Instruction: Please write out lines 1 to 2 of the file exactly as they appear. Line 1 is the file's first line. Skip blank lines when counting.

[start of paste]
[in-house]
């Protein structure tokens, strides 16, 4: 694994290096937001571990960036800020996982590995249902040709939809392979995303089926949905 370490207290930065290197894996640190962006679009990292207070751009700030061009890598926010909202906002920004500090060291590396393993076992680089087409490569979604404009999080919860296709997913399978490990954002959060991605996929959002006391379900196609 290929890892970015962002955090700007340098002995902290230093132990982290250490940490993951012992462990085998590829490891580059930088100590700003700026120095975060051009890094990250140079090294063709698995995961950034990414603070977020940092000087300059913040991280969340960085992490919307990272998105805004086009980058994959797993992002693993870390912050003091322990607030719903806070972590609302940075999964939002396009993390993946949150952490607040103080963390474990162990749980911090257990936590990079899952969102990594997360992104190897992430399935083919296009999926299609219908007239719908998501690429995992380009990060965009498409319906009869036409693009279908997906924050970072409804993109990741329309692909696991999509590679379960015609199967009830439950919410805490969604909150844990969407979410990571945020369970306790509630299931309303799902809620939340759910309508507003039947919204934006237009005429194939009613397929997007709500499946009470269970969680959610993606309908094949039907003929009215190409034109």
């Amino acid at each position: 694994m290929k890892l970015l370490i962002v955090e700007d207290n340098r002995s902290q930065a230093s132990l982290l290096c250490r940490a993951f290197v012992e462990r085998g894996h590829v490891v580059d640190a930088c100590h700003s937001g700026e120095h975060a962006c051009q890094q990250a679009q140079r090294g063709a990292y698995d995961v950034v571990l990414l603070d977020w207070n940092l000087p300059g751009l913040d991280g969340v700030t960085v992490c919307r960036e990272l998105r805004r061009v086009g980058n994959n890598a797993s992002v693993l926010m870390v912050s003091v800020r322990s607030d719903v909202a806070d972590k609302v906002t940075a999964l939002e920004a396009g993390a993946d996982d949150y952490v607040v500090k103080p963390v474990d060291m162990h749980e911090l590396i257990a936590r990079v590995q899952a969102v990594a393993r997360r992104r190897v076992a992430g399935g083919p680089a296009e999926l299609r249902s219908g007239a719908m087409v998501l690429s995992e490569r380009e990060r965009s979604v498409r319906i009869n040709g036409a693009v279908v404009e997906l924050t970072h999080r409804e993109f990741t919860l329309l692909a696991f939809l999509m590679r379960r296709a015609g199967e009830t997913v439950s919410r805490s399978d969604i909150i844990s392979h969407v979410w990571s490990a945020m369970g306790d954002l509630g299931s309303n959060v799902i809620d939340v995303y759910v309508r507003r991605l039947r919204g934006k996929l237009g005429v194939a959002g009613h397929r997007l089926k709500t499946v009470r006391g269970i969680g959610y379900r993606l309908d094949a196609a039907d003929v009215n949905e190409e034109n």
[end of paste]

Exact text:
[in-house]
């Protein structure tokens, strides 16, 4: 694994290096937001571990960036800020996982590995249902040709939809392979995303089926949905 370490207290930065290197894996640190962006679009990292207070751009700030061009890598926010909202906002920004500090060291590396393993076992680089087409490569979604404009999080919860296709997913399978490990954002959060991605996929959002006391379900196609 290929890892970015962002955090700007340098002995902290230093132990982290250490940490993951012992462990085998590829490891580059930088100590700003700026120095975060051009890094990250140079090294063709698995995961950034990414603070977020940092000087300059913040991280969340960085992490919307990272998105805004086009980058994959797993992002693993870390912050003091322990607030719903806070972590609302940075999964939002396009993390993946949150952490607040103080963390474990162990749980911090257990936590990079899952969102990594997360992104190897992430399935083919296009999926299609219908007239719908998501690429995992380009990060965009498409319906009869036409693009279908997906924050970072409804993109990741329309692909696991999509590679379960015609199967009830439950919410805490969604909150844990969407979410990571945020369970306790509630299931309303799902809620939340759910309508507003039947919204934006237009005429194939009613397929997007709500499946009470269970969680959610993606309908094949039907003929009215190409034109």